Small-molecule drug approvals were from Agios Pharmaceuticals, Alnylam Pharmaceuticals, Amply Pharmaceuticals, CTI BioPharma, Dermavant Sciences, Guerbet, Idorsia, Mallinckrodt, Marinus Pharmaceuticals, Mirati Therapeutics, Mycovia Pharmaceuticals, Phathom Pharmaceuticals, Polarean, Rigel Pharmaceuticals, Santen Pharmaceutical, and Taiho Oncology. On the biologics side, new drug approvals were from Bioverativ Therapeutics, Immunogen, Immunocore, MediWound, Provention Bio, Revance Therapeutics, Spectrum Pharmaceuticals, and TG Therapeutics (see Figure 5).
Table I below lists all new drug approvals in 2022 from the FDA’s CDER.
Table I: New Drug Approvals, 2022, by the Center for Drug Evaluation and Research, US Food and Drug Administration. Approved as New Drug Applications (NDA) and Biologic License Applications (BLA).
|Company||Brand Name (active ingredient); NDA or BLA||Indication|
|Agios Pharmaceuticals||Pyrukynd (mitapivat); NDA||Hemolytic anemia in pyruvate kinase deficiency, an inherited red-blood cell enzyme disorder.|
|Alnylam Pharmaceuticals||Amvuttra (vutrisiran); NDA||Polyneuropathy of hereditary transthyretin-mediated amyloidosis, a rare inherited disease|
|Amply Pharmaceuticals||Relyvrio (sodium phenylbutyrate /taurursodiol); NDA||Amyotrophic lateral sclerosis (i.e., Lou Gehrig’s disease)|
|AstraZeneca||Imjudo (tremelimumab); BLA||Unresectable hepatocellular carcinoma (liver cancer)|
|Bioverativ Therapeutics||Enjaymo (sutimlimab-jome); BLA||To decrease the need for red blood cell transfusion due to hemolysis in cold agglutinin disease.|
|Boehringer Ingelheim||Spevigo (spesolimab-sbzo); BLA||Generalized pustular psoriasis flares.|
|Bristol-Myers Squibb||Sotyktu (deucravacitinib); NDA||Moderate-to-severe plaque psoriasis|
|Bristol-Myers Squibb (mavacamten)||Camzyos (mavacamten); NDA||Certain classes of obstructive hypertrophic cardiomyopathy.|
|Bristol-Myers Squibb||Opdualag (nivolumab and relatlimab-rmbw); BLA||Unresectable or metastatic melanoma.|
|CTI BioPharma||Vonjo (pacritinib); NDA||Intermediate or high-risk primary or secondary myelofibrosis, a rare form of a bone marrow disorder,|
|Dermavant Sciences||Vtama (tapinarof); NDA||Plaque psoriasis.|
|Eli Lilly and Company||Mounjaro (tirzepatide); NDA||To improve blood sugar control in adults with Type 2 diabetes as an addition to diet and exercise.|
|Gilead Sciences||Sunlenca (lenacapavir); NDA||HIV-1, in patients whose HIV infections cannot be successfully treated with other available treatments.|
|Guerbet||Elucirem (gadopiclenol); NDA||A contrast agent to detect and visualize lesions, together with MRI, with abnormal vascularity in the central nervous system and the body.|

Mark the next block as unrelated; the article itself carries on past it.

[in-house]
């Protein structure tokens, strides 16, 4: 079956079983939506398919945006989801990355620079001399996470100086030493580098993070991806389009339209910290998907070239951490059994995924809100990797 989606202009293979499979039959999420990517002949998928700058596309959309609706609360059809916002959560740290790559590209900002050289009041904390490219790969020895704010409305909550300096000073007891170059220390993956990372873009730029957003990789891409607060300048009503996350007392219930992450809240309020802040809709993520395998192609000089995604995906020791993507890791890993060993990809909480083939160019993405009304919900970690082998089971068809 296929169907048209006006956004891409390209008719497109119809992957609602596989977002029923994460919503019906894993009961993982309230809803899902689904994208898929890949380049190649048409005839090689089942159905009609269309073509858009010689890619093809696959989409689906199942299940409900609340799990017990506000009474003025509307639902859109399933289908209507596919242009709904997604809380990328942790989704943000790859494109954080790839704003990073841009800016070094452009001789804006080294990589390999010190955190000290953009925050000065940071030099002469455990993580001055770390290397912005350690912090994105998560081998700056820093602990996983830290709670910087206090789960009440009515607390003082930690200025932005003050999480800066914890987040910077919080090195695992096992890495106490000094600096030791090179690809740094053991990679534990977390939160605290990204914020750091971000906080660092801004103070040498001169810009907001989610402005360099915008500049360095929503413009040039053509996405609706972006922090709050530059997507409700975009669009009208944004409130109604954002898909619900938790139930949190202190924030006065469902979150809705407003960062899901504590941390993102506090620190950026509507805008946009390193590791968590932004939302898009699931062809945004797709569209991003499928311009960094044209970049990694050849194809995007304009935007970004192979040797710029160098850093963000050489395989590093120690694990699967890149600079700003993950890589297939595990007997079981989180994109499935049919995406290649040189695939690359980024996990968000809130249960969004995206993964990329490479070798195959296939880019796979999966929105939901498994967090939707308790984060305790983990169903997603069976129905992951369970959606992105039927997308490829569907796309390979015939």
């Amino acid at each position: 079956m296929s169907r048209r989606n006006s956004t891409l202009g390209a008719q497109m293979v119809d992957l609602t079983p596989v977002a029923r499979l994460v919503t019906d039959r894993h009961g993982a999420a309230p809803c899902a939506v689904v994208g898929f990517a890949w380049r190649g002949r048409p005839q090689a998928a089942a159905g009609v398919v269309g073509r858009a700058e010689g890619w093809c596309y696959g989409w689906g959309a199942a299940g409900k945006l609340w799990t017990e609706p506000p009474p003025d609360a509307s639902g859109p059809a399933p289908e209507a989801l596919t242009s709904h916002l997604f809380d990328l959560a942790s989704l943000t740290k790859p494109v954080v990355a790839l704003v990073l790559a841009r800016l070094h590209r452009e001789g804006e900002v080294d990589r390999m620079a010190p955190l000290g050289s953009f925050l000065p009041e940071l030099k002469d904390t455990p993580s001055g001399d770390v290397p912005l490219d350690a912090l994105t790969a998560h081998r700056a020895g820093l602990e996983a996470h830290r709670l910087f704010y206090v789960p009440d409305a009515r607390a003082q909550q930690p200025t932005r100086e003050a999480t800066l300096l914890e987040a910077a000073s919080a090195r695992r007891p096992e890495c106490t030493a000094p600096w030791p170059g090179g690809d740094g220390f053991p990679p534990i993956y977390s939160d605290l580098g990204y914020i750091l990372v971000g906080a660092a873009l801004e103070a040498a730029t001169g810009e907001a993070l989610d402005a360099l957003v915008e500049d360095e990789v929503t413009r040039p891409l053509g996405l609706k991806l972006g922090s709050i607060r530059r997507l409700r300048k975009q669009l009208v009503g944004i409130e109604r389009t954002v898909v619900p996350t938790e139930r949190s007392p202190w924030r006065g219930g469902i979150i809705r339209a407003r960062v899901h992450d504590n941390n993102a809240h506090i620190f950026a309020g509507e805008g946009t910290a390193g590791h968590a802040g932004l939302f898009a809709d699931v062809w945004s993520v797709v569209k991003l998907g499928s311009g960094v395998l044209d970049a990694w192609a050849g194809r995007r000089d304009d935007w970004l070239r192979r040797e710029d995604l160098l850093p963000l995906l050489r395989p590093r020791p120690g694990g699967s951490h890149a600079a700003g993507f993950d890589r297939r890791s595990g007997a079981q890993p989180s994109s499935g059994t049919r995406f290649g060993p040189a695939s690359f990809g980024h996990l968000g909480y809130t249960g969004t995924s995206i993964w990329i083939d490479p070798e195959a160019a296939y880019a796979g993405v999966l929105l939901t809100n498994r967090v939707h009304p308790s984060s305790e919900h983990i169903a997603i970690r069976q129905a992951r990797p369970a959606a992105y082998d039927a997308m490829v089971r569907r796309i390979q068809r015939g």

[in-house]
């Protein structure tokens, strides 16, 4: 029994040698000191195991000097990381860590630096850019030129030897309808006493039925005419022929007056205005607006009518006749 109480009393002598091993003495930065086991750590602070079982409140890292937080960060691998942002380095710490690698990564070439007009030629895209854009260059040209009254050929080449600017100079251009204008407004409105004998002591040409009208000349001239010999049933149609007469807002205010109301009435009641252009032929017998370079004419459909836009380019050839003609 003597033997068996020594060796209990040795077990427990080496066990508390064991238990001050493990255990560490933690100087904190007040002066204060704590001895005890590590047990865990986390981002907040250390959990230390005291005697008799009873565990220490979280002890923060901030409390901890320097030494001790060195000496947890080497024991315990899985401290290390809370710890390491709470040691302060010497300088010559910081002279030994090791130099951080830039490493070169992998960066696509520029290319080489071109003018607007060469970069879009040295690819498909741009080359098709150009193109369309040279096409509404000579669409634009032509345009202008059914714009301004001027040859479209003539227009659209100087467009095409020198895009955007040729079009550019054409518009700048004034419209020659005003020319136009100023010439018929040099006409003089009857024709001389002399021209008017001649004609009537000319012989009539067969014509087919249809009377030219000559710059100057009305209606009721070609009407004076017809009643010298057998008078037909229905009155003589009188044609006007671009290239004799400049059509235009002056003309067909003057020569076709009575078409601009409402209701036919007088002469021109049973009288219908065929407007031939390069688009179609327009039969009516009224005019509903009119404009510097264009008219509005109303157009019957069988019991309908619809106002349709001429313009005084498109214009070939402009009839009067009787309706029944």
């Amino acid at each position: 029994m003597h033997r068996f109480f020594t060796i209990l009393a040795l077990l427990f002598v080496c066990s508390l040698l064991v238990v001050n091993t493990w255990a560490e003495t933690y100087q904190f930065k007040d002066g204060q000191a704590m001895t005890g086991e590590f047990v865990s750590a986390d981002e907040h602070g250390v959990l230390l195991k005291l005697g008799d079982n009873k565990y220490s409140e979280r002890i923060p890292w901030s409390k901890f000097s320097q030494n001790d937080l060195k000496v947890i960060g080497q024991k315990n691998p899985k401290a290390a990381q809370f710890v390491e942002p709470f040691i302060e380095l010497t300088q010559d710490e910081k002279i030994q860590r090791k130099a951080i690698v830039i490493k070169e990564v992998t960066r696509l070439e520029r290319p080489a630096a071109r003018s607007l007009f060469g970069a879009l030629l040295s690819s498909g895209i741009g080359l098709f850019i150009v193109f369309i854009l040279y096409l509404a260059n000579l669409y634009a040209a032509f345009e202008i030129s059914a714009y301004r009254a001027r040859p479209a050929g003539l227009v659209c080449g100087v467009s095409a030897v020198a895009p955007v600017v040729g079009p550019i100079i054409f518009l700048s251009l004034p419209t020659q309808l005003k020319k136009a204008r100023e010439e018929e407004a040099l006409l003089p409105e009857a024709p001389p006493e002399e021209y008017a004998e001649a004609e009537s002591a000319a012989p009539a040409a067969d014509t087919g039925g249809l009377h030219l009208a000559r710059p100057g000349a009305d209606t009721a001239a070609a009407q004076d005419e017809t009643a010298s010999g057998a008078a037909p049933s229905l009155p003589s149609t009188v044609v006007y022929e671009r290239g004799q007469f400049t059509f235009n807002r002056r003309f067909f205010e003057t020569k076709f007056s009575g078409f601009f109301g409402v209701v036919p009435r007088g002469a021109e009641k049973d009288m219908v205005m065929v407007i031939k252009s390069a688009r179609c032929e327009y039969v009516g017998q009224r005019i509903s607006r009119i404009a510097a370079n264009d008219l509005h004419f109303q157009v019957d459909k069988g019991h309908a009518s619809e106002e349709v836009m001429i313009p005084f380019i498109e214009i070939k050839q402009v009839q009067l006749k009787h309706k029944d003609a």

|Idorsia||Quviviq (daridorexant); NDA||Insomnia|
|Immunocore||Kimmtrak (tebentafusp-tebn); BLA||Unresectable or metastatic uveal melanoma|
|Immunogen||Elahere (mirvetuximab soravtansine-gynx); BLA||Recurrent ovarian cancer that is resistant to platinum therapy.|
|Johnson & Johnson||Tecvayli (teclistamab-cqyv); BLA||Relapsed or refractory multiple myeloma among adults who have received at least four specific lines of therapy|
|Mallinckrodt||Terlivaz (terlipressin); NDA||To improve kidney function in adults with hepatorenal syndrome with rapid reduction in kidney function|
|Marinus Pharmaceuticals||Ztalmy (ganaxolone); NDA||Seizures in cyclin-dependent kinase-like 5 deficiency disorder|
|MediWound||Nexobrid (anacaulase-bcdb); BLA||To remove eschar in adults with deep partial thickness or full thickness thermal burns|
|Mirati Therapeutics||Krazati (adagrasib); NDA||Treating KRAS G12C-mutated locally advanced or metastatic non-small cell lung cancer in adults who have received at least one prior systemic therapy.|
|Mycovia Pharmaceuticals||Vivjoa (oteseconazole); NDA||To reduce the incidence of recurrent vulvovaginal candidiasis.|
|Novartis||Pluvicto (lutetium [177Lu] vipivotide tetraxetan); NDA||Prostate-specific membrane antigen-positive metastatic castration-resistant prostate cancer following other therapies.|
|Pfizer||Cibinqo (abrocitinib); NDA||Refractory, moderate-to-severe atopic dermatitis (eczema).|
|Phathom Pharmaceuticals||Voquezna (vonoprazan, amoxicillin, and clarithromycin); NDA||Helicobacter pylori infection.|
|Polarean||Xenoview (hyperpolarized Xe-129); NDA||To evaluate pulmonary function and imaging.|
|Provention Bio||Tzield (teplizumab-mzwv); BLA||To delay the onset of Stage 3 Type 1 diabetes in adults and pediatric patients 8 years and older.|
|Revance Therapeutics||Daxxify daxibotulinumtoixnA-lanm); BLA||Moderate-to-severe glabellar lines associated with corrugator and/or procerus muscle activity|
|Rigel Pharmaceuticals.||Rezlidhia (olutasidenib); NDA||Relapsed or refractory acute myeloid leukemia with a susceptible isocitrate dehydrogenase-1 (IDH1) mutation.|
|Roche||Lunsumio (mosunetuzumab-axgb); BLA||Relapsed or refractory follicular lymphoma, a type of non-Hodgkin lymphoma|
|Roche||Vabysmo (faricimab-svoa); BLA||Neovascular (wet) aged-related macular degeneration and diabetic macular edema.|
|Sanofi||Xenpozyme (olipudase alfa); BLA||Acid sphingomyelinase deficiency, a rare genetic disease that causes premature death.|
|Santen Pharmaceutical||Omlontio (omidenepag isopropyl ophthalmic solution); NDA||To reduce elevated intraocular pressure in patients with open‑angle glaucoma or ocular hypertension.|
|Spectrum Pharmaceuticals||Rolvedon (eflapegrastim); BLA||To decrease the incidence of infection in patients with non-myeloid malignancies receiving myelosuppressive anti-cancer drugs associated with clinically significant incidence of febrile neutropenia.|
|Taiho Oncology*||Lytgobi (futibatinib); NDA||Intrahepatic cholangiocarcinoma (bile duct cancer) harboring fibroblast growth factor receptor 2 (FGFR2) gene fusions or other rearrangements.|
|TG Therapeutics||Briumvi (ublituximab-xiiy); BLA||Relapsing forms of multiple sclerosis|
Taiho Oncology is a subsidiary of Taiho Pharmaceutical Co., Ltd. which is part of Otsuka Holdings Co., Ltd.
Source: Center for Drug Evaluation and Research, US Food and Drug Administration and Company Information